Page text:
Scientists at the UK Centre for Ecology & Hydrology (UKCEH) are playing a key role in major assessments on global threats to biodiversity that will inform governments’ action to protect nature.

Professor Helen Roy is a co-chair of a new international report for IPBES, published on 4 September 2023, which has provided the most indepth assessment so far of the multiple risks posed by invasive alien species to nature and people.

It was carried out by 86 international experts from 49 countries, from all regions of the world. They assessed the current status and trends of these invasive plants, animals and other organisms, how they spread, as well as their impacts on biodiversity, food and water security, economies and human health. 

Meanwhile, as the data visualisation expert for the assessment, UKCEH computational ecologist Dr Tom August worked with many of the authors to translate key findings into figures and tables.

Often described as the ‘IPCC for Biodiversity’, IPBES (the Intergovernmental Science-Policy Platform on Biodiversity) is tasked with providing the best-available evidence to decision-makers, for people and nature. It published its Invasive Alien Species Assessment Report after discussion and approval by members at the IPBES-10 Plenary event in Bonn, Germany.

IPBES has cited invasive alien species as one of the five major direct drivers of biodiversity loss globally, alongside land and sea-use change, direct exploitation of organisms, climate change and pollution. Most non-native species spread to other regions through human activity, either intentional or accidental. For example, they are concealed in plants or attached to boats. Some are invasive, threatening other species by predation, competition for food, water or habitat, or transmission of disease.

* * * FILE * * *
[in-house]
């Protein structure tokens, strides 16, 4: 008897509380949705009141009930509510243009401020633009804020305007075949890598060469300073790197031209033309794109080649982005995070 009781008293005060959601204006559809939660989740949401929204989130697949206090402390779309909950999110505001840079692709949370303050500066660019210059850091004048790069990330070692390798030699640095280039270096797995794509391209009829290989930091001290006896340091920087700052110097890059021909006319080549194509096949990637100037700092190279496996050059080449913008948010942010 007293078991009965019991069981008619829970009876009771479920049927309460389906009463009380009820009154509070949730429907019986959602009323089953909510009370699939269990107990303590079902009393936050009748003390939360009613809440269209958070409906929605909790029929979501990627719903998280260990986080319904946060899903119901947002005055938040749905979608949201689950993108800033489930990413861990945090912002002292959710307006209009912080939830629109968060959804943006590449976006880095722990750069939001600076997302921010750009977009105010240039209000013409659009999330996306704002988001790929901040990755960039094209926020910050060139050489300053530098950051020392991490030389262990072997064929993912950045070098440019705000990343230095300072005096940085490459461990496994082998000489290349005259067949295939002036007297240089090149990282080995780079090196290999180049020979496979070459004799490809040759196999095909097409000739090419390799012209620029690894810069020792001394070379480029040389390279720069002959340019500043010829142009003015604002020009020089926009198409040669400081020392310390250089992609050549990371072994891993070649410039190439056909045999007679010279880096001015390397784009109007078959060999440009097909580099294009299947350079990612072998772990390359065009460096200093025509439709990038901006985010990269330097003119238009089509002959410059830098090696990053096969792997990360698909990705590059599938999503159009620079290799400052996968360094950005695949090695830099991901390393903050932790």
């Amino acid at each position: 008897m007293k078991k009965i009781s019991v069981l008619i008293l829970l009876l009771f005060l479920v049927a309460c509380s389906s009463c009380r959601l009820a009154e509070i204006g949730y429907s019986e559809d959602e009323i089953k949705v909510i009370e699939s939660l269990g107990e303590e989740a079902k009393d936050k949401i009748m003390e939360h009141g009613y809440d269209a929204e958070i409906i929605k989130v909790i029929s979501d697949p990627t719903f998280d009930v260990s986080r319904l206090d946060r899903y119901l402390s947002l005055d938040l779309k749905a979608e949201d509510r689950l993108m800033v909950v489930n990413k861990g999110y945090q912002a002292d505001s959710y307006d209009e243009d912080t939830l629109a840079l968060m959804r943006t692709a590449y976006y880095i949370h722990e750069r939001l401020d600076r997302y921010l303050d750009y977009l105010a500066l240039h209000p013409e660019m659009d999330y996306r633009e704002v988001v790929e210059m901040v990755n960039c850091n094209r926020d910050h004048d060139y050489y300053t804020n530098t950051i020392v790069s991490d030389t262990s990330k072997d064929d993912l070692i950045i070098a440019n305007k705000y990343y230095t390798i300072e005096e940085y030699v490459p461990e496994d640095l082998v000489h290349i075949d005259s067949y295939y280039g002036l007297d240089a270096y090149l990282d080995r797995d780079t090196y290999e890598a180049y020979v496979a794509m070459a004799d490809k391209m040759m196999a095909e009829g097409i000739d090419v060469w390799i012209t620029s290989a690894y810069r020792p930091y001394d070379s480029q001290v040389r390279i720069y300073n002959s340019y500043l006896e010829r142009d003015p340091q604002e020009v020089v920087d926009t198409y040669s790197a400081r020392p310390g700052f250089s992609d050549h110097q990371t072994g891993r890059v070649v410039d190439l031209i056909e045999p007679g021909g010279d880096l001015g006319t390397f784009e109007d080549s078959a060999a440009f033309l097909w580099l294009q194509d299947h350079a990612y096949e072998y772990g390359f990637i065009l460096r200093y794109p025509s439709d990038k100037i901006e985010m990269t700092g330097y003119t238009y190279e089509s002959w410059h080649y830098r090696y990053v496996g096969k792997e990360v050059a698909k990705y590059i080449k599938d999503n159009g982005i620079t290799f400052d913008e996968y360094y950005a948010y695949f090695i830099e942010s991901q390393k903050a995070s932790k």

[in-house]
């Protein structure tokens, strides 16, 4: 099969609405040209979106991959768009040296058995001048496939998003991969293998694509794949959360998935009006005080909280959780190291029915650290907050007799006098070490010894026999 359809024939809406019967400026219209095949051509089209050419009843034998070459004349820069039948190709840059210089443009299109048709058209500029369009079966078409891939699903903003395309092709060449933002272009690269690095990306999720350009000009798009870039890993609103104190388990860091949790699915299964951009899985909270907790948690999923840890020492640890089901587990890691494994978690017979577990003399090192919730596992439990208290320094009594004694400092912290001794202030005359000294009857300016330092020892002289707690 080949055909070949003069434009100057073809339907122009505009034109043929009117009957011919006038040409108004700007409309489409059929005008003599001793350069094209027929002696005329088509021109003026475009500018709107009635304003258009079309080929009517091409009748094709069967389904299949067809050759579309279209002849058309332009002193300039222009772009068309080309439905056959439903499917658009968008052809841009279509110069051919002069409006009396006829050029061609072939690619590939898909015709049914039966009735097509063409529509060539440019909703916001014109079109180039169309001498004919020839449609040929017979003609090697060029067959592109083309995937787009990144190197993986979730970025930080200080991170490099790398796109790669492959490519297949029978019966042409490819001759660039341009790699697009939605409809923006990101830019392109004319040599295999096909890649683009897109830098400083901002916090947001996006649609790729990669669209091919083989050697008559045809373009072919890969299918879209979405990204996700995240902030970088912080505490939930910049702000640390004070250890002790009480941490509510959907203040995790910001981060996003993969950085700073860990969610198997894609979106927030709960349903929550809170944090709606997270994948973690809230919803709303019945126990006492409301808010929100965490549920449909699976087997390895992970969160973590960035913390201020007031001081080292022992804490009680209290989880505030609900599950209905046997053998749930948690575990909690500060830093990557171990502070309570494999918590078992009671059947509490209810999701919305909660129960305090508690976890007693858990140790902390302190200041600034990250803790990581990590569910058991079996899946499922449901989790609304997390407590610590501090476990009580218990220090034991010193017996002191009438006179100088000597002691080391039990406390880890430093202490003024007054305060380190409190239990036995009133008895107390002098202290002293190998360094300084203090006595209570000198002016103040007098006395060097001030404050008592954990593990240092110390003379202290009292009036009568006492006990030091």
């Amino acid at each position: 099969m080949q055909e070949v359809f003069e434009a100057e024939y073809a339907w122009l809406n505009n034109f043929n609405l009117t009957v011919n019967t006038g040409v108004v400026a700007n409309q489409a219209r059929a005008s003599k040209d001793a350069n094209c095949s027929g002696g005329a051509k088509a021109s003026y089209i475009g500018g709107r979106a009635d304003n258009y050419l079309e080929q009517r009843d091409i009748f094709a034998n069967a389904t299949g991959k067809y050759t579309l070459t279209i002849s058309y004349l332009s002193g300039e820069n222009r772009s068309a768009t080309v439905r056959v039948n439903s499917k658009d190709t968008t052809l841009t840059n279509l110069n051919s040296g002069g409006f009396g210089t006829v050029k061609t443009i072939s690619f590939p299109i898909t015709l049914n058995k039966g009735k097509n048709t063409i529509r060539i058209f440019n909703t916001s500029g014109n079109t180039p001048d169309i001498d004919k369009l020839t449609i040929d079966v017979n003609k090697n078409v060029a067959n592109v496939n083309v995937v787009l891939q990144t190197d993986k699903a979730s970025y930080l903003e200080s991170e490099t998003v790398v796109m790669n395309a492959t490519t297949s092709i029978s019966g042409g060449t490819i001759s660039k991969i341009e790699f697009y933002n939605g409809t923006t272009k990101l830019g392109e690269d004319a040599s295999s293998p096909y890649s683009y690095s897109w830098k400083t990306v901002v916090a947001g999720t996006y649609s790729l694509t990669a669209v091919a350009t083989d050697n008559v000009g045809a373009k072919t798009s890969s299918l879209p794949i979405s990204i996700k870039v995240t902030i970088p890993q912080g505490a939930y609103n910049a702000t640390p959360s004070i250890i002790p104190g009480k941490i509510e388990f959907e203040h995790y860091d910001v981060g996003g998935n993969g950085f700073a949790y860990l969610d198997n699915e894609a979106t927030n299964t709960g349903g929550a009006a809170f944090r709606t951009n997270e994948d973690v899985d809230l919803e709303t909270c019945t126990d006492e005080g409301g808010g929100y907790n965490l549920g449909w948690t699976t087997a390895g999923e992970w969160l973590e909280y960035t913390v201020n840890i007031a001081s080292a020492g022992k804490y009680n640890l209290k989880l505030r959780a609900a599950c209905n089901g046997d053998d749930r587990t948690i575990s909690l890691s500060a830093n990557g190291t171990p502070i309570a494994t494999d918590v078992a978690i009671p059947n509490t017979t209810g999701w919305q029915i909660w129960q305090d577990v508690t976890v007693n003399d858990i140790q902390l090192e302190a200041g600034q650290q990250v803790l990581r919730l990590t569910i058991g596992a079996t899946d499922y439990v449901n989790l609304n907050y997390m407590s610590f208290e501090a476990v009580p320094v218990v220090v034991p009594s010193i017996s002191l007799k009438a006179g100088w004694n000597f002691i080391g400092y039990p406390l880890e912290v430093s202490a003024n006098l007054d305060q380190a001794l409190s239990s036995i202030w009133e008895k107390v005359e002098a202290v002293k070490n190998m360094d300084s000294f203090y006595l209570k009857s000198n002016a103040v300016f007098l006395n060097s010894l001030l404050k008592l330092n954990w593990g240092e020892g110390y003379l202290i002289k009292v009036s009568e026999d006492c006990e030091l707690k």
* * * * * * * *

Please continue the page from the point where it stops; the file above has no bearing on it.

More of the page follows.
Professor Roy, an ecologist at UKCEH, explains: “Invasive alien species are a major threat to biodiversity and can cause irreversible damage to nature, including local and global species extinctions, and also threaten human wellbeing. 

“The accelerating global economy, intensified and expanded land- and sea-use change, as well as demographic changes are likely to lead to increases in invasive alien species worldwide. Even without the introduction of new alien species, already established alien species will continue to expand their ranges and spread to new countries and regions. Climate change will make the situation even worse.” 

The key findings of the report include:
•    More than 37,000 alien species have been introduced by many human activities worldwide, of which around 3,500 are harmful
•    These invasive species play a key role in 60% of global extinctions of plant and animal extinctions 
•    They pose a challenge to people in all regions of the world, particularly indigenous peoples and local communities which have greater direct dependence on nature
•    The global annual cost to economies has quadrupled every decade since the 1970s, to at least US 423 billion dollars, though the actual figure is likely to be much higher
•    83% of countries do not have national legislation to tackle Invasive alien species and 45% of countries do not invest in the management of biological invasions.

The authors say preparedness and prevention are the most effective methods in tackling the problem but add eradication, management and control to deal with biological invasions are often possible.

In addition to approving the report, the IPBES-10 Plenary event also heard of progress on the IPBES Nexus Assessment, which is investigating the links between biodiversity, water, food, health and climate change. Professor Paula Harrison, Principal Natural Capital Scientist at UKCEH, is co-chair of this assessment, which will be discussed at the IPBES-11 Plenary.

Further information

A press release on the Invasive Alien Species Assessment and a Summary for Policymakers are available on the IPBES website.

The assessment has been in development for more than four years, led by Professor Roy and her fellow co-chairs, Professor Aníbal Pauchard from Chile and Professor Peter Stoett from Canada. 

It draws on more than 13,000 documents that capture the diversity of existing knowledge on invasive alien species, including scientific articles, governmental reports, and indigenous and local knowledge.